US Fish & Wildlife Service Hatches Rule to Ease Permitting for Energy Projects

A new federal proposal may reduce the burden and costs for wind energy projects and power lines to ensure compliance with federal wildlife protections. Energy projects often require a wide array of federal, state, and local environmental and land use permits. A recently proposed rule from the US Fish and Wildlife Service (FWS), however, may streamline the process of obtaining one type of permit – incidental take of bald and golden eagles. Comments regarding FWS’ proposed eagle rule are due by November 29, 2022.

Under the Bald and Golden Eagle Protection Act (Eagle Act), permits are required for activities that “take” (harm) bald and golden eagles. To comply with the Eagle Act, energy projects may require “incidental take permits,” which authorize the unintentional, but foreseeable, take of protected species. Currently, these permits are “specific permits,” meaning they require individual, project-specific applications, which FWS reviews on a case-by-case basis. If it approves a specific permit for a project, FWS incudes project-specific conditions, such as compensatory mitigation, monitoring requirements, and limitations on where, when, and how construction may occur.

FWS’s new rulemaking proposal ― published on September 30, 2022 ― is largely based on two key facts. First, the proposal notes that golden eagle populations across the country are stable and bald eagle populations are growing. Second, FWS states that fewer wind energy projects have chosen to participate in incidental take permitting programs for eagles than the agency anticipated.

Importantly, under the proposal, general permits would be available to any qualifying project that submits an application, without the need for FWS review and approval of each project. The process appears to be similar to the nationwide permit program that the Army Corps of Engineers has developed for surface water impacts. The applicant would be required to certify that it meets certain eligibility criteria and that it will implement applicable permit conditions. For both wind energy projects and power lines, FWS proposes that general permits will be valid for up to five years, after which the applicant may re-apply and obtain a new general permit. The proposed rule would also remove an existing requirement that independent third-parties be retained to monitor the incidental take of eagles under FWS-approved permits, and instead relies on project employees to monitor, recognize, and report eagle take.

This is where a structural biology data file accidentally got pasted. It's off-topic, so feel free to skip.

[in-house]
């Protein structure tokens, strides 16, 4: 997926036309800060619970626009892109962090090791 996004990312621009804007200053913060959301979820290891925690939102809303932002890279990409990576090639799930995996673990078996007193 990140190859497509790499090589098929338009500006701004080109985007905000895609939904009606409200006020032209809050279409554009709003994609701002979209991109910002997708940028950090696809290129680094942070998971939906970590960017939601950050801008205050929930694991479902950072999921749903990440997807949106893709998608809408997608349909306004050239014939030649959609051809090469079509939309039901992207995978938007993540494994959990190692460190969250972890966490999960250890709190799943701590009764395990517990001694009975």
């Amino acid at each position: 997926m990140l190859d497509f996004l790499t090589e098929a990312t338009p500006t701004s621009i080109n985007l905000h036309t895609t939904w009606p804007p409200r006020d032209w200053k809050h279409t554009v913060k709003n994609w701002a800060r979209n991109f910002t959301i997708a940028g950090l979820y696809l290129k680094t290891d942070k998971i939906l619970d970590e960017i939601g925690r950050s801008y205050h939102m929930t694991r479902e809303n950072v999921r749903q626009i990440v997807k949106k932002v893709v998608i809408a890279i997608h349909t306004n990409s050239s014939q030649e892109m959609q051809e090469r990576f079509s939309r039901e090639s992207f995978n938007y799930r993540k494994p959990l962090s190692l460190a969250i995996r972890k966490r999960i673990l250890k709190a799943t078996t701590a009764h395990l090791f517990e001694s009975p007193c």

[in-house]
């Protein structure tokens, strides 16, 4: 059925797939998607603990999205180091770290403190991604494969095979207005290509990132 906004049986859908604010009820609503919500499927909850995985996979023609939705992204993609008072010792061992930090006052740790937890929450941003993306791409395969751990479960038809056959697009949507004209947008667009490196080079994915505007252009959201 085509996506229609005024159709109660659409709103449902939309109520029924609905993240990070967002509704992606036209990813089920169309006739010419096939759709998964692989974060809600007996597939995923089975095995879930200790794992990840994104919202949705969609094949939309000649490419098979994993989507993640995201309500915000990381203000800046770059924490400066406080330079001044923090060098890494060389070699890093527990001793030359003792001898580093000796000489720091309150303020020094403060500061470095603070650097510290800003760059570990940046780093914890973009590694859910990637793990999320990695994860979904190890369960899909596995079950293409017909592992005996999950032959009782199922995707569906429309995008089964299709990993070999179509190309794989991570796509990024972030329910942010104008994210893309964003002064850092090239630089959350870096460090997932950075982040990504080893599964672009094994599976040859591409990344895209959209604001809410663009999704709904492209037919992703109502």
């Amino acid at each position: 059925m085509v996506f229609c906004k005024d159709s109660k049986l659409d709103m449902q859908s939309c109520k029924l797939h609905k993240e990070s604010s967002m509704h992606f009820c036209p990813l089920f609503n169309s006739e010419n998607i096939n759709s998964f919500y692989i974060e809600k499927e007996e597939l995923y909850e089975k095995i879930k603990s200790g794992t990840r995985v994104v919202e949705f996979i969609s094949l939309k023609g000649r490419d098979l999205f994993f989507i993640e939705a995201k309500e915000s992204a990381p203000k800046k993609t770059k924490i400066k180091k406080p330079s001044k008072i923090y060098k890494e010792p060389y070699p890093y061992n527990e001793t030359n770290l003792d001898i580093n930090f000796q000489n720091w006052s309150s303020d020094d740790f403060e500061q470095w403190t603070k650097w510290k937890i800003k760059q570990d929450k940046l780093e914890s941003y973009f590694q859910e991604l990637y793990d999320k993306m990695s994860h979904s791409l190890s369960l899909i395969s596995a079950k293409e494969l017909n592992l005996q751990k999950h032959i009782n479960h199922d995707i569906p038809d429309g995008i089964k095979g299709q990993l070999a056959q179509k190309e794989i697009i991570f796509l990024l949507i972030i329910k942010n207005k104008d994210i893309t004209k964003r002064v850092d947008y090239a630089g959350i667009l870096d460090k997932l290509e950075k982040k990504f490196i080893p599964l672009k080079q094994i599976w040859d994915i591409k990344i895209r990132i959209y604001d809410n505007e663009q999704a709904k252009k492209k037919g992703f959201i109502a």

General Permits for Wind Energy Projects

FWS proposes that general permits will only be available for wind energy projects in areas with a lower relative risk of harm to bald and golden eagles, based on the populations of eagles in those areas. The agency estimates that nearly 80% of existing wind projects are located in areas that meet the proposed thresholds. FWS states that it will provide online mapping tools depicting which areas qualify for general permits. The proposed rule would also require wind energy projects to obtain compensatory mitigation from FWS-approved conservation banks or an in-lieu fee program, the amount of which would vary based on the location of the project.

General Permits for Power Line Projects

General permits would be available to all power line projects, unless FWS notifies a project that a specific permit is required. FWS proposes six conditions for general permits for power lines, including design and retrofit requirements to reduce eagle electrocution and response strategies in the event of eagle electrocution or collision. However, unlike wind energy projects, power lines would not be required to obtain compensatory mitigation.

Contact a member of ArentFox Schiff’s Environmental or Energy and Cleantech groups to learn more about this proposal.


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